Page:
Date: October 28, 2012
Post marathon, I am nursing a flu that was steadily creeping up pre-marathon, and which saw me run with a jacket throughout in order to forestall the effects- it didn’t work. I am therefore a sneezy, nose blowing, coughing mess, and not many people want to hang around me. Left alone with my thoughts, reflections and lemon mixed with ginger-garlic-honey-vodka-turmeric-cardamom, and whatever else anyone suggests, I have a chance to reflect on the Stanchart Nairobi Marathon.
Every once in a while, something happens that defines a turning point of sorts, that gives an indication of greater things. I believe that the Stanchart Nairobi Marathon 2012 marks such a point for the Urban Swaras, in more ways than one. First, I was amazed at how the club has grown, to a point that I no longer know everyone’s name, and few remember mine. Second, the number of Swaras that made their full marathon debut was astounding, and lastly, the coordination that saw to it that we had food, refreshments and cheer at Abdi’s (with a banner to boot!) was laudable.
In the year God knows what (Need to ask Jael and Co. for the exact dates and facts), Urban Swaras, as a club, did not even exist. What existed were just a few fitness-loving Kenyans whose idea of fun was to tire their calf muscles and injure hamstrings by running long distances. These individuals attracted other individuals with inclination to similar madness, and soon, a size-able group could be identified. The group then decided to take a name, emails flew around, some names were floated, and the name Urban Swaras garnered the most votes. Then there was the logo, then the T-shirts, then the membership fee and subscription, the constitution, then the elections, then the more seriously organized runs with the fruit and water, then the celebratory goats and music and other kinds of water. Then the mailing list and the website and google group, and finally me standing at Abdi’s on Sunday and looking at faces and wondering: how come I don’t know everybody? And I know several Swaras were asked by other runners along the Marathon route: “Where can we find your club? How do we join?”
Our own members; Fran, Eleanor, Kimmie, Ferrah, Loise, Nancy, Leif, Ajaa, Amai, James, Patrick, Ndichu and Raoul put themselves out there for 42Km. And we cheered them like crazy, and jumped up and down even though our legs were not quite steady after trying to chase personal bests in the 21Km league. Some of us mastered the art of escaping several attempts by Tata to dispatch us to the round about to fetch yet another full marathoner who had been sighted heading for the finish. I was rather comfortable in the camp that waited for them to round the bend before cheering them hoarse and running the little bit I could with some. Meanwhile, my heart was bursting with pride. We were united in common joy and everyone’s achievement felt in every bit as though it was mine. Most of these guys’ faces at the last kilometre had an array of emotions which I tried to decipher without success. I leave each of them to describe in their own words (over a drink) what they felt in their hearts, minds, bodies, and especially, their legs in the last kilometres.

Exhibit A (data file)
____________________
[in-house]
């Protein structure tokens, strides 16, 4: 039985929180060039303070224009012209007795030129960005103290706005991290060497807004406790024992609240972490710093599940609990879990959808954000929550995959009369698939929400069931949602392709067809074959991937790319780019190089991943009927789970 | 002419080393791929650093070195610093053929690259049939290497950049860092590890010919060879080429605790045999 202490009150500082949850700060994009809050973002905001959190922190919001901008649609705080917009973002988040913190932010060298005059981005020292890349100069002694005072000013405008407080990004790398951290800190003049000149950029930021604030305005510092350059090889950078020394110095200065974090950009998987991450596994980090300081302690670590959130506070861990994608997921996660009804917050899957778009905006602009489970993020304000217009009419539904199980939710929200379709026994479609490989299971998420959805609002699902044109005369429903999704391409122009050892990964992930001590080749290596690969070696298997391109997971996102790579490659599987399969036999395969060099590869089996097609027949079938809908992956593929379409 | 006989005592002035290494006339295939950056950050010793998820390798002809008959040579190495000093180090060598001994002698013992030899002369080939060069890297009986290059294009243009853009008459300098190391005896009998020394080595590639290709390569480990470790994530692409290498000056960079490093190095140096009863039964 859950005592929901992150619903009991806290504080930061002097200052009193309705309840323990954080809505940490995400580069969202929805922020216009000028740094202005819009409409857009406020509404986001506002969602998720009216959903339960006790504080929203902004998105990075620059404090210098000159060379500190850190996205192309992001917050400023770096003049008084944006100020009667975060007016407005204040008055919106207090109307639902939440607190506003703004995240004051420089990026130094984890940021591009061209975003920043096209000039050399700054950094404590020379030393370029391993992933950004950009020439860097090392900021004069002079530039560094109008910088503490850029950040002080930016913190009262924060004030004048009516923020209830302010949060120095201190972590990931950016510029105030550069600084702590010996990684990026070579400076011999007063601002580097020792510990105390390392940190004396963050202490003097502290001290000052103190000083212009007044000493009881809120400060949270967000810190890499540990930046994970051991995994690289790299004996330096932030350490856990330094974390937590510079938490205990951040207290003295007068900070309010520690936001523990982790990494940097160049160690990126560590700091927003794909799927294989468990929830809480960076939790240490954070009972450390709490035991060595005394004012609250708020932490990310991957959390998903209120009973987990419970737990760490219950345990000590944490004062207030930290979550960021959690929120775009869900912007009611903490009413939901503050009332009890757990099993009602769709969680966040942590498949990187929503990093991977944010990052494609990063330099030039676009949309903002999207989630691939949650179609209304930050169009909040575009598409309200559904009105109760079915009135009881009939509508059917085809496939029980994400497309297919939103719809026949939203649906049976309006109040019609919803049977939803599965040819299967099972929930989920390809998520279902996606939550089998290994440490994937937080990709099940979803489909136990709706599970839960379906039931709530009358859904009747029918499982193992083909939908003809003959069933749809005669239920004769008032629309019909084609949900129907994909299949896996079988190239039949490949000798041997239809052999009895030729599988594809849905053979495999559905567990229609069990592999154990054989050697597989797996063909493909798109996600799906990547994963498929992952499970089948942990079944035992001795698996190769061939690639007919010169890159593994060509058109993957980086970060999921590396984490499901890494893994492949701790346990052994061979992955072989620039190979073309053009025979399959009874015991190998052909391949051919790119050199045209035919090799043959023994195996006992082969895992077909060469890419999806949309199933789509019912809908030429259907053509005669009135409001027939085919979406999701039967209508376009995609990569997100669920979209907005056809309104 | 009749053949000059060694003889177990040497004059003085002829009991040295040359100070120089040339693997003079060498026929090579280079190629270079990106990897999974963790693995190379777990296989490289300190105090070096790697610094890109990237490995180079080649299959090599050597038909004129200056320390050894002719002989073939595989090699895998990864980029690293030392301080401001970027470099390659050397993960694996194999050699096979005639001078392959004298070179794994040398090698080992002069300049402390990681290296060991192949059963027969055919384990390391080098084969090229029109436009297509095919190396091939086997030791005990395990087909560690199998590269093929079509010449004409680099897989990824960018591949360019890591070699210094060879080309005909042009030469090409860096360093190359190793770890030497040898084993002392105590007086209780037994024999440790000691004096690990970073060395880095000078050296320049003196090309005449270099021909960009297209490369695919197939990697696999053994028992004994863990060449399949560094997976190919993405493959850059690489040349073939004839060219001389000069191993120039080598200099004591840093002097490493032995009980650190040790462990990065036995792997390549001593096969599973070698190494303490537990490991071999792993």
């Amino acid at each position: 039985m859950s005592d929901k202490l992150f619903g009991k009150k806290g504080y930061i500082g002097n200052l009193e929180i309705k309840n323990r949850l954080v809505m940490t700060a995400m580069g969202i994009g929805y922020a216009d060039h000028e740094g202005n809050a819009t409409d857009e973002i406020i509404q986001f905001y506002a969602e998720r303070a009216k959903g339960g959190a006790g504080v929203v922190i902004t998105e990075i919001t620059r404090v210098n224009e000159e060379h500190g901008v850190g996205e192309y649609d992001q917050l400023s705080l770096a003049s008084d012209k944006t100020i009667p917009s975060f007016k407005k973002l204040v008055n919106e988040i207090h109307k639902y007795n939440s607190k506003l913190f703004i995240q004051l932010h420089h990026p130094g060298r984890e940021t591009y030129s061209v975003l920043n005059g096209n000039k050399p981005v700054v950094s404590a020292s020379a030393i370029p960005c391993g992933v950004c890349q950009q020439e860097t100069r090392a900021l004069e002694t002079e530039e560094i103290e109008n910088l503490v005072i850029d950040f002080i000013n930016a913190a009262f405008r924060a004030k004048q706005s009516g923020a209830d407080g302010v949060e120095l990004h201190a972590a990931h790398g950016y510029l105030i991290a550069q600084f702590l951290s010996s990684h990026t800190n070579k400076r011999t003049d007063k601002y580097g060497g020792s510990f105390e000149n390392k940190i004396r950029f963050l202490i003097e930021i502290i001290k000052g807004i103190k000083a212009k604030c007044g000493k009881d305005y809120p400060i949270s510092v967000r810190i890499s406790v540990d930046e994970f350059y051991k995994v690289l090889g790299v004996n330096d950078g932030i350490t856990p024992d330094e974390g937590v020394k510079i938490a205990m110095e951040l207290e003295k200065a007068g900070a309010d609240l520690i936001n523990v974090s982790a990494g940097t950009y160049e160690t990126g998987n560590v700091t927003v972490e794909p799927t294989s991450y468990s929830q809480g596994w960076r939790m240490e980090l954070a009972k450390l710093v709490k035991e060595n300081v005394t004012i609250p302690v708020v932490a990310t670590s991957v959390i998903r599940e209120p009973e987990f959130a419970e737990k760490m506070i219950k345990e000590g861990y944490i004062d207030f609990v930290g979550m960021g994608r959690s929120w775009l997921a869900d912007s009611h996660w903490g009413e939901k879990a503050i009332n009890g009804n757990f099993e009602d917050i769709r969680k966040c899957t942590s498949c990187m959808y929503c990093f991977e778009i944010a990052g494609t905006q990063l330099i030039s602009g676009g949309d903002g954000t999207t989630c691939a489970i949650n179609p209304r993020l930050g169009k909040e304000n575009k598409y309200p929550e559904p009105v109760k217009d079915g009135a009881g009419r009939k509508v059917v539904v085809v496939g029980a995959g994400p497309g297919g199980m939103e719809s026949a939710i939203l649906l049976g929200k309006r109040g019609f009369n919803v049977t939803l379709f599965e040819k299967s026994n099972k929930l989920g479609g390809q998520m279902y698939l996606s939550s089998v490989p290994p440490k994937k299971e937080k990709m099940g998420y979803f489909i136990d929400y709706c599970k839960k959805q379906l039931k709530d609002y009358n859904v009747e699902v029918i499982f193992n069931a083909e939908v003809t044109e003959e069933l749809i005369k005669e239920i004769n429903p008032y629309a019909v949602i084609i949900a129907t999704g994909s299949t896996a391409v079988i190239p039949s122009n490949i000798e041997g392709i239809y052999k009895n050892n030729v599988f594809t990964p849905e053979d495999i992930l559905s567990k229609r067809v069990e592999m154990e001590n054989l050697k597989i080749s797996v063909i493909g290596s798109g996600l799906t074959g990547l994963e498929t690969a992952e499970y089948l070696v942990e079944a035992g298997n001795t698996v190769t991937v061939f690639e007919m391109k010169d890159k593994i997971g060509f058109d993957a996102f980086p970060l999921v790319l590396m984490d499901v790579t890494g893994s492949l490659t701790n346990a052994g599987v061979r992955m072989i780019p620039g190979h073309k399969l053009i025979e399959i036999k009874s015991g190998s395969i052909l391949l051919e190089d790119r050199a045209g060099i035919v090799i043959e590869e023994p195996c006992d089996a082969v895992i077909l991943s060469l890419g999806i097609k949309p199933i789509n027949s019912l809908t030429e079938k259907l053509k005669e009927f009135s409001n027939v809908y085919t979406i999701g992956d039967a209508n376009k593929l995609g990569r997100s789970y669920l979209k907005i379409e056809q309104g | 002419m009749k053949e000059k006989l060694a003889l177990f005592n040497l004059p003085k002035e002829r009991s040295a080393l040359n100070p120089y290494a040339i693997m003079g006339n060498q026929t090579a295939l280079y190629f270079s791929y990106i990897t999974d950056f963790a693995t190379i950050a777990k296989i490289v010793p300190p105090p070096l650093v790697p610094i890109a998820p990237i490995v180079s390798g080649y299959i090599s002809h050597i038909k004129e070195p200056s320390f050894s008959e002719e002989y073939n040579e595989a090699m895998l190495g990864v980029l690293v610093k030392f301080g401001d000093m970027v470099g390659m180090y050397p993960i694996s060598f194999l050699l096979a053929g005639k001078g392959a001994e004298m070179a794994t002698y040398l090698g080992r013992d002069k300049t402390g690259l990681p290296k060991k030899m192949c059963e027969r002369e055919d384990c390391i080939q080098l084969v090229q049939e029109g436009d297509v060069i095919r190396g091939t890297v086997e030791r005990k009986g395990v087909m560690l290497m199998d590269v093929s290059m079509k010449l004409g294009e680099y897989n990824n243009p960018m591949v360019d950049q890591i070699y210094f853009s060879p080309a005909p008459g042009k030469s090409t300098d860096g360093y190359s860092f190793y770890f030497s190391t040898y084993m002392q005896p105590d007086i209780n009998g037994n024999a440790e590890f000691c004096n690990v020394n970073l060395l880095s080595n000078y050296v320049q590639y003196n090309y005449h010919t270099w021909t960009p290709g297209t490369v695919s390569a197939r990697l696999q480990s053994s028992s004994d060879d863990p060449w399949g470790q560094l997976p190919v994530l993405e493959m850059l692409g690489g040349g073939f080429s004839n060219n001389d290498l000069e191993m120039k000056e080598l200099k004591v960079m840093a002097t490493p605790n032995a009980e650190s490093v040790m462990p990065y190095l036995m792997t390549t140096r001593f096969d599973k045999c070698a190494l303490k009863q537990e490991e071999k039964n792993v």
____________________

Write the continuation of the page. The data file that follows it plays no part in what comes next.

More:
Then there was the coordination. For most of us, when we pay up amounts we are asked to, we have done our part. Rarely do the behind-the-scenes activities cross our minds. But take time today to think of madam coordinator, a person whose terms of reference get expanded arbitrarily without any commensurate increase to her time. She is also adept at sniffing around for all kinds of opportunities for Swaras, and then goes ahead to make sure they happen, even at minimal notice (recall Naivasha Relay 2012?). When I saw MC and Mercy at Total in South C with (what was that? Juice or Gatorade?) whatever they gave me, I saw dedication personified, and I drank whatever it was, just out of sheer gratitude.
Today, take time to appreciate how far we have come both as individuals, and as a club in piling up our miles and kilometres, and also appreciate how far we still have to go. Take time to also appreciate the team at the helm, which really does a lot of work behind the scenes to ensure that things happen. Then take time to appreciate yourself. Each day you run, you increase your mileage, and you become better. So to all of you: I am proud to be part of this team. Let’ continue to up our game! ….And let’s have yet another introductory session.